Slate Plant Pots




Introduction: Slate Plant Pots

About: I love making stuff, I love Instructables, I love tools, I love machines, and I love materials. But most of all I love Arnie.

A very low cost and very easy project anyone can make, great activity to get your kids involved in as they are soooo proud of making a quality gift that looks like it was professionally made. 

All you need is the following

Reclaimed slate tiles 30p each (reclamation yard, ebay, old roof)
Wood batons £ free (scrap wood, off cuts or DIY store)
Screws 30p

Total cost = £2 - £2.50 per pot

Screw driver
Drill + masonry or tile drill bit + Screwdriver bit

Step 1: Drilling Tiles

  • Stack four tiles on top of each other, ensuring the nail holes and edges are aligned
  • Measure and mark three holes for the screws (the nail holes count as one hole)
  • Drill through all the tiles at once, be careful not move the tiles whist drilling. If they do move realign them immediately

Step 2: Cutting the Wood Corners

  • Measure the distance between the bottom of the tile and the top hole, now add 20mm
  • Cut four wooded batons to the measurement above

Step 3: Cutting the Wood Corners

  • Measure from the bottom of the tile to in between the first and second holes (see the photo for clarity)
  • Mark this onto each of the four batons and cut

Step 4: Assemble

  • I use Torx screws just because i think they look cool, any wood screw is fine though :)
  • Ensure the wood is aligned with the edge of the tile before screwing in place
  • Attach two batons to one tile covering the top and middle holes, this leaves the bottom home exposed
  • Repeat on another tile

Step 5: Assemble

  • Put the assembled tile on a flat surface
  • Take a unassembled tile and align it to the edge of an assembled one
  • Screw in place
  • Repeat so you have two 'L' shapes

Step 6: Assemble

  • Bring the two 'L' shapes together and screw together

Step 7: Adding the Base

  • Turn the pot upside down and add a slate to the inside
  • You might have to cut the slate to size, there are three ways to do this, none are suitable for kids to do so adults only!

Old School Method
  • Get a machete or thin strip of steel (2-3mm thick)
  • Place the tile on a flat surface with a straight edge
  • Smash the hell out of it :)    (see video)

Quicker Method
  • Use a diamond blade in an angle grinder
  • Cut tile

Neatest Method
  • Get a wet blade tile cutter 
  • Cut tile

Step 8: Fixing the Base

  • Bolt the small pieces of wood in place
  • Turn over and admire your new pot :)

Step 9: Filling

If you have made a large pot it would take a load of soil to fill and be soooooo heavy you would need a JCB to move it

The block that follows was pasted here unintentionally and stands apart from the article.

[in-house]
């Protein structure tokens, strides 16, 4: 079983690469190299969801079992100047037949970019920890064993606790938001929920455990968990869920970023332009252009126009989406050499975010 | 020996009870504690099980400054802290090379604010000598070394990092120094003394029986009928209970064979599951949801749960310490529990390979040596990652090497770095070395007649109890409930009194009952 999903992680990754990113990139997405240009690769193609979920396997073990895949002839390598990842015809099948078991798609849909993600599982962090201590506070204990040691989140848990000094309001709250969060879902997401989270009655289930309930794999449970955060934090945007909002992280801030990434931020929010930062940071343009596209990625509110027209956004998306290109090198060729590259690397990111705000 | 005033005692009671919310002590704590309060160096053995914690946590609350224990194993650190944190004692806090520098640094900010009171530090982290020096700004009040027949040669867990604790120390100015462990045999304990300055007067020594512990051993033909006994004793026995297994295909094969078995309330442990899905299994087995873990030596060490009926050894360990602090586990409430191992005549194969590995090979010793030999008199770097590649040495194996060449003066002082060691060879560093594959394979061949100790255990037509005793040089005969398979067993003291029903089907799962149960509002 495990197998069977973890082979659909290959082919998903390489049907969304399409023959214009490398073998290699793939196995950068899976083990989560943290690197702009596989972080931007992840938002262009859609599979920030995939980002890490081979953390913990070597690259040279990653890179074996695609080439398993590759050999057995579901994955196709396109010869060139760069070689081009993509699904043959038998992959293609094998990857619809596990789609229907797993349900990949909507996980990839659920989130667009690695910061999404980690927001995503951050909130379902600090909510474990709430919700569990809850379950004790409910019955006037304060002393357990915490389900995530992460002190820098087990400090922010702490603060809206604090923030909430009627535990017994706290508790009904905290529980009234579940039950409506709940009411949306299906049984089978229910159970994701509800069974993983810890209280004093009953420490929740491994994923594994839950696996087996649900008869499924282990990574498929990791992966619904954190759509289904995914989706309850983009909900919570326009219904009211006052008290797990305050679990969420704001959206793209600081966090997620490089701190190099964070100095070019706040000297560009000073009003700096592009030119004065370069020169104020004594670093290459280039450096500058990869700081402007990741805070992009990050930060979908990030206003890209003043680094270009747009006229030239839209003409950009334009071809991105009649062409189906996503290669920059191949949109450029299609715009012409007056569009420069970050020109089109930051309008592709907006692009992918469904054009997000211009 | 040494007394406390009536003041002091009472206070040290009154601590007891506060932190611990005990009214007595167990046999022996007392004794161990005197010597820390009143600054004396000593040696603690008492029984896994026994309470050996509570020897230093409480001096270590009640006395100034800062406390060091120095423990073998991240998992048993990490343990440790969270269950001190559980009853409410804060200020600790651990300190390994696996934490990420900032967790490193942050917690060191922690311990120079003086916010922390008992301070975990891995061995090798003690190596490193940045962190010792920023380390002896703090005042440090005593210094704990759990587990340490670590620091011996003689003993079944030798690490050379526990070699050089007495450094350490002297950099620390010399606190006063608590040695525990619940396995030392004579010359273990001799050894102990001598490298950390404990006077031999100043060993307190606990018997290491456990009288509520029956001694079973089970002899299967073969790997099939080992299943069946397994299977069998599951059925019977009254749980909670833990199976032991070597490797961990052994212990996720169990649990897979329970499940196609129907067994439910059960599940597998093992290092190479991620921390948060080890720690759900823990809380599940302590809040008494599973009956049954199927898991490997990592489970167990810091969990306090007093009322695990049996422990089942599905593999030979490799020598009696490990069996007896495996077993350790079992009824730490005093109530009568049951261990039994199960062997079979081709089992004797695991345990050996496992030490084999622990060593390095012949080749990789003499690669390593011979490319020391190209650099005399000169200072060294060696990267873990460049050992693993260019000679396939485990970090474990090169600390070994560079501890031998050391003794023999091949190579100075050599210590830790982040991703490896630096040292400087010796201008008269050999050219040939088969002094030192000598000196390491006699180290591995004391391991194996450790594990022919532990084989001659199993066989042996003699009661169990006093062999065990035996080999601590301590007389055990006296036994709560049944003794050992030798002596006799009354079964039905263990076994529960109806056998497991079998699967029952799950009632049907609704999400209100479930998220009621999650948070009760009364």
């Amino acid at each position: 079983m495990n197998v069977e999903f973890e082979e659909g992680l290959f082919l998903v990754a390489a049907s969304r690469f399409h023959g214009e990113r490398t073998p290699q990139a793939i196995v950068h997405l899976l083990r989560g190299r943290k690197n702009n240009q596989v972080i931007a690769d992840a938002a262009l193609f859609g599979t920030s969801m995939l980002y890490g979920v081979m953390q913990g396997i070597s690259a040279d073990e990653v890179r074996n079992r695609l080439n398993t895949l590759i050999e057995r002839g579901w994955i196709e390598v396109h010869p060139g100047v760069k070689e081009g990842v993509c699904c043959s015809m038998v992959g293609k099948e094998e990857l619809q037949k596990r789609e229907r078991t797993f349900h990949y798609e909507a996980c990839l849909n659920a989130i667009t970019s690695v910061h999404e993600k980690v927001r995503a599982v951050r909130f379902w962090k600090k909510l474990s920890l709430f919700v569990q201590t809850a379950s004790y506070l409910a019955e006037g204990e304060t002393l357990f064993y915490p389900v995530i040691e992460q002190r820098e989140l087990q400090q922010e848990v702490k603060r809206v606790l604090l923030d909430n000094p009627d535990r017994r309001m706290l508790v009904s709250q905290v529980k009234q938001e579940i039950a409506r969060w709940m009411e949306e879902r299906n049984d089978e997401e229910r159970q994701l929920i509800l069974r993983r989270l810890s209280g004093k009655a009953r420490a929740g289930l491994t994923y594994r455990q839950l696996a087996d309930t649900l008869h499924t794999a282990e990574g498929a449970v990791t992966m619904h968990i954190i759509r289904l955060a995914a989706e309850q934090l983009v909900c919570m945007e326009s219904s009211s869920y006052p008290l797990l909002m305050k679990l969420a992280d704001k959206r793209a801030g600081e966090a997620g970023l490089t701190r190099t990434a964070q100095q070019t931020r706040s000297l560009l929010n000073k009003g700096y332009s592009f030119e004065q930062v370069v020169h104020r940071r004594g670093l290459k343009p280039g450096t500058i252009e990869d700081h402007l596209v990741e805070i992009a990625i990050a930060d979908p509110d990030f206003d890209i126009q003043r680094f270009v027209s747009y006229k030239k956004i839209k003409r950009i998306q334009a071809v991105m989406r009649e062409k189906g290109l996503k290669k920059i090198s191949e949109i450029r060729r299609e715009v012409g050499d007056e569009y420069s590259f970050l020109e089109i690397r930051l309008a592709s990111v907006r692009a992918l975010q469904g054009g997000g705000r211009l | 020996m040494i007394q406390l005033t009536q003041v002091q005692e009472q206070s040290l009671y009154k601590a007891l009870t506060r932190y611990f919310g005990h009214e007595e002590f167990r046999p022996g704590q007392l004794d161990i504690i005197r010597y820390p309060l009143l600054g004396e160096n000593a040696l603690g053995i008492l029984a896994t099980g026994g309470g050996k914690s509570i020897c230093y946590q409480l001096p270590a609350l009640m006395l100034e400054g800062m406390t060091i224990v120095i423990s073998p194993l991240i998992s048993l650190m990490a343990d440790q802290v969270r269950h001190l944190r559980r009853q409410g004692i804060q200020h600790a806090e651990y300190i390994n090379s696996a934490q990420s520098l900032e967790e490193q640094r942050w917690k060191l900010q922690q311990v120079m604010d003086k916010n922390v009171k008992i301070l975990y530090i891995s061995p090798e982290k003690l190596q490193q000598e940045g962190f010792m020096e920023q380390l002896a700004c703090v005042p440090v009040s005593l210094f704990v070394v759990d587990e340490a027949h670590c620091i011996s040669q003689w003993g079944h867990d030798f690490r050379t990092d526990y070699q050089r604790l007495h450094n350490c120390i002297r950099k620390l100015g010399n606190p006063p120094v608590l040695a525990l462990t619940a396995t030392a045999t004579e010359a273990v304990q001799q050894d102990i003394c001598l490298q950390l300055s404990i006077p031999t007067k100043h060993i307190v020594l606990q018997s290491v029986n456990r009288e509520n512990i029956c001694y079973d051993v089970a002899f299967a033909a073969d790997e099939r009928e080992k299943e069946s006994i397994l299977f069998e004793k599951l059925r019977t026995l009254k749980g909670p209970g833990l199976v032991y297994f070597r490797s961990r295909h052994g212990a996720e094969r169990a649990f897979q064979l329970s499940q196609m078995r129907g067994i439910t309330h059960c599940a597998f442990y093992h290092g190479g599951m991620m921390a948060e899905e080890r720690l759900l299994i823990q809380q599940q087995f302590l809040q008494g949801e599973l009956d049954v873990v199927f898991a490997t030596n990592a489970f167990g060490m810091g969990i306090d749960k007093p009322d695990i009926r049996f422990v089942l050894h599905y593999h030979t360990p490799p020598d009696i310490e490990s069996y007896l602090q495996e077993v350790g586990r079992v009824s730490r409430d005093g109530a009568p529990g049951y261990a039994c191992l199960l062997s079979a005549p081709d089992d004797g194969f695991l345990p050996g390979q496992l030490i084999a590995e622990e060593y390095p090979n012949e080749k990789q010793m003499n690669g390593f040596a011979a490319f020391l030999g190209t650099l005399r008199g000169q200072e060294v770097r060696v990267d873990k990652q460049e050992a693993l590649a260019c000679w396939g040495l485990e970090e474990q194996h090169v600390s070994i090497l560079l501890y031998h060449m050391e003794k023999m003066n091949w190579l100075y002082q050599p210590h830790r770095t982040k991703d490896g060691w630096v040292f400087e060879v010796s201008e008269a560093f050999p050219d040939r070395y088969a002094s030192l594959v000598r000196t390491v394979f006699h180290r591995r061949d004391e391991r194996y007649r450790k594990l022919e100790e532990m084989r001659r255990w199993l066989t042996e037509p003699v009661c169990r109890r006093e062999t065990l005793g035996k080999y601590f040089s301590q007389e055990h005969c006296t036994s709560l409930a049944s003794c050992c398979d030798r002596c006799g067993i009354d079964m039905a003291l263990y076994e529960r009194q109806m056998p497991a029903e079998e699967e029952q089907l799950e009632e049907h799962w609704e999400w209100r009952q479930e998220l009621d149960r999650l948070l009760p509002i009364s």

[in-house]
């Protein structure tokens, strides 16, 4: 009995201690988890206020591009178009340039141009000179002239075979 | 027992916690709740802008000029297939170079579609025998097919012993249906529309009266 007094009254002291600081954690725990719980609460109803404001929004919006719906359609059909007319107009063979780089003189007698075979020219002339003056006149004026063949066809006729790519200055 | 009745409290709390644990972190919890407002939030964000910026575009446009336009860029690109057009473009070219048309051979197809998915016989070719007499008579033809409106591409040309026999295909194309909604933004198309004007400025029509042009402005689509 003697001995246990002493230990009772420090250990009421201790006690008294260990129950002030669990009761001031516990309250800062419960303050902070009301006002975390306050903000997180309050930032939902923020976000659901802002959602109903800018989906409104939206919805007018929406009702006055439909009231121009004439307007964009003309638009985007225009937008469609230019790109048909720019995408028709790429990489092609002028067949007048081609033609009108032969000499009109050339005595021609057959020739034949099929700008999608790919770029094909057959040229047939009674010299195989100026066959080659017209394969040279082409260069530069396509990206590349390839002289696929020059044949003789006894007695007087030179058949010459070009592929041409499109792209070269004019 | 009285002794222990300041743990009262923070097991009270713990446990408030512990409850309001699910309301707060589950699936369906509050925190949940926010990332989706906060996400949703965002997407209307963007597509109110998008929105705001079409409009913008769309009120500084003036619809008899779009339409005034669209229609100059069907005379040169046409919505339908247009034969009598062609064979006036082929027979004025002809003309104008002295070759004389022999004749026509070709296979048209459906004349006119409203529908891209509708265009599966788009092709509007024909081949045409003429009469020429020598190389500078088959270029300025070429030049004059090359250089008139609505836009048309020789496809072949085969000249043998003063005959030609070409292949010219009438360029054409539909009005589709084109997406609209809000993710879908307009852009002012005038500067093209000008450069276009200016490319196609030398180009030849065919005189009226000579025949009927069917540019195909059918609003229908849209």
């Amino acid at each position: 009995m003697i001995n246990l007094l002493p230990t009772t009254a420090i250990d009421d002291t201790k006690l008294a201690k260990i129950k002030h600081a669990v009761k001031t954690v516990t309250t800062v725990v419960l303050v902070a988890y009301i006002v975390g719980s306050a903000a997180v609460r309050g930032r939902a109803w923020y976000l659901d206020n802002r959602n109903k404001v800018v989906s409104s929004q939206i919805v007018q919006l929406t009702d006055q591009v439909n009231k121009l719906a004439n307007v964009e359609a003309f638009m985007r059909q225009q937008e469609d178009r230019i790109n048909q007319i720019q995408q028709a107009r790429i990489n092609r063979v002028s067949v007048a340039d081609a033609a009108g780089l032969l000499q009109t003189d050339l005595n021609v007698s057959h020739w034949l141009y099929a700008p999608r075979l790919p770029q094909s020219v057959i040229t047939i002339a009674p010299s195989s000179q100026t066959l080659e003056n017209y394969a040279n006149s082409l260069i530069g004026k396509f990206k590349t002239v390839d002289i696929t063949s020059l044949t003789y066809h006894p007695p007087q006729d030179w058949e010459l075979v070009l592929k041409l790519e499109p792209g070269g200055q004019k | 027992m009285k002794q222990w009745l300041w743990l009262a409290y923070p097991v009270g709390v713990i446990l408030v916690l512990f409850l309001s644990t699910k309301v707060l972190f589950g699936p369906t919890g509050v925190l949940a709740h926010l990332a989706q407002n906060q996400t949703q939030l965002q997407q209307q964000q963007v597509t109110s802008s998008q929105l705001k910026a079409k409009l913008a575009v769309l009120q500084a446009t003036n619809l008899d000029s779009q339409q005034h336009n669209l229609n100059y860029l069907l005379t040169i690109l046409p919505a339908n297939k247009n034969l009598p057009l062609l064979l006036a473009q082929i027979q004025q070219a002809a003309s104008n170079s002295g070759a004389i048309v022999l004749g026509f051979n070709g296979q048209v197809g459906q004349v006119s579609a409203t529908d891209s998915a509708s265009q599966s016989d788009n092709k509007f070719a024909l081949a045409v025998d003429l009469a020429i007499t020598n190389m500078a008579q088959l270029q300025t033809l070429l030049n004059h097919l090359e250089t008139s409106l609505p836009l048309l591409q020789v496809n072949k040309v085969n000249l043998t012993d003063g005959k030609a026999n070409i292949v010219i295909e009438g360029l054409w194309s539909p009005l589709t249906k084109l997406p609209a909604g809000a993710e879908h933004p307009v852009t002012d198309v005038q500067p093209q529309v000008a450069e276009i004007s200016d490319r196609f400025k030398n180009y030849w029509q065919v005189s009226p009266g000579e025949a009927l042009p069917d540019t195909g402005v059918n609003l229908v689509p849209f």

• Use old water / milk / fizzy drink bottles and neatly stack in base. This is good for a number of reasons it resuses a waste product, makes the pot significantly lighter, and increases drainage
  • Fill the middle with garden shreddings / grass cuttings / plant trimmings. This saves much money on compost :)
  • Add compost to the top layer.

Step 10: Add Plants

  • Add your chosen plant / plants
  • If you wanted the kids to get involved but are too young to make it they can certainly help plant the flowers etc....

Now for the difficult bit...........don't forget to water them :)
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    3 years ago

    Beautiful! I'll have to buy my slates, but I plan to ask for damaged off cuts at the home improvement store (or the stone countertop place, whichever is closer when I remember!) I was thinking about using silicone caulking to put the slates/supports together, and clamping it together until the goo cures. That way, I can avoid the stone dust thing alogether. I so appreciate your idea and instructable and hope that my patio will look much nicer Real Soon Now. (I hate the plastic containers, too!)

    One more little thing: when I have to use something to put around plant pots so they fit in the overly large planter boxes or window boxes, I use packing peanuts, the gross plastic kind. My community does not allow us to recycle them, and I hate throwing them in the trash.

    Once again, thanks! Your instructable is priceless.


    8 years ago on Step 10

    Great i'ble! I'm going to have a go making these this weekend - thanks.
    Just wondering if anyone could propose an alternative to the wood, as it will rot inside the pot. I guess treated wood would last longer but I don't know how much. Also, I imagine you don't need to use slate for the support inside, as it won't be seen - was considering using a plastic pot inside (which would also cut down on the amount of compost needed as you talked about).
    Anyway, please don't take my suggestions as criticism - these look great and are just what I've been looking for for ages. Thanks again.


    Reply 8 years ago on Step 10

    Have made some of these and am really pleased with them - even my wife thinks they look good! I made a slight change and made them so a square plastic pot would sit with the corners of its lip resting on the wood used to join the tiles. That way it avoids the wood contacting the compost (and reduces the amount of compost required). Otherwise exactly the same. Thanks again for a great i'ble. Duncan


    Outstanding! Even if you had to buy the slate tiles new, it would still be cheaper than plastic pots and 100x nicer.


    Reply 9 years ago on Introduction

    Thanks :) originaly i did that, it cost approx £6-7 per you quite rightly say, still a bargain :)


    9 years ago on Introduction

    Excellent … your pots are truly beautiful and I have a number of unused slates which now have a good reason to sit in the back of my basement until I make my own pots ! … 
    thank you for posting this inst'


    Reply 9 years ago on Introduction

    That's great, send me a pic when you have made them :)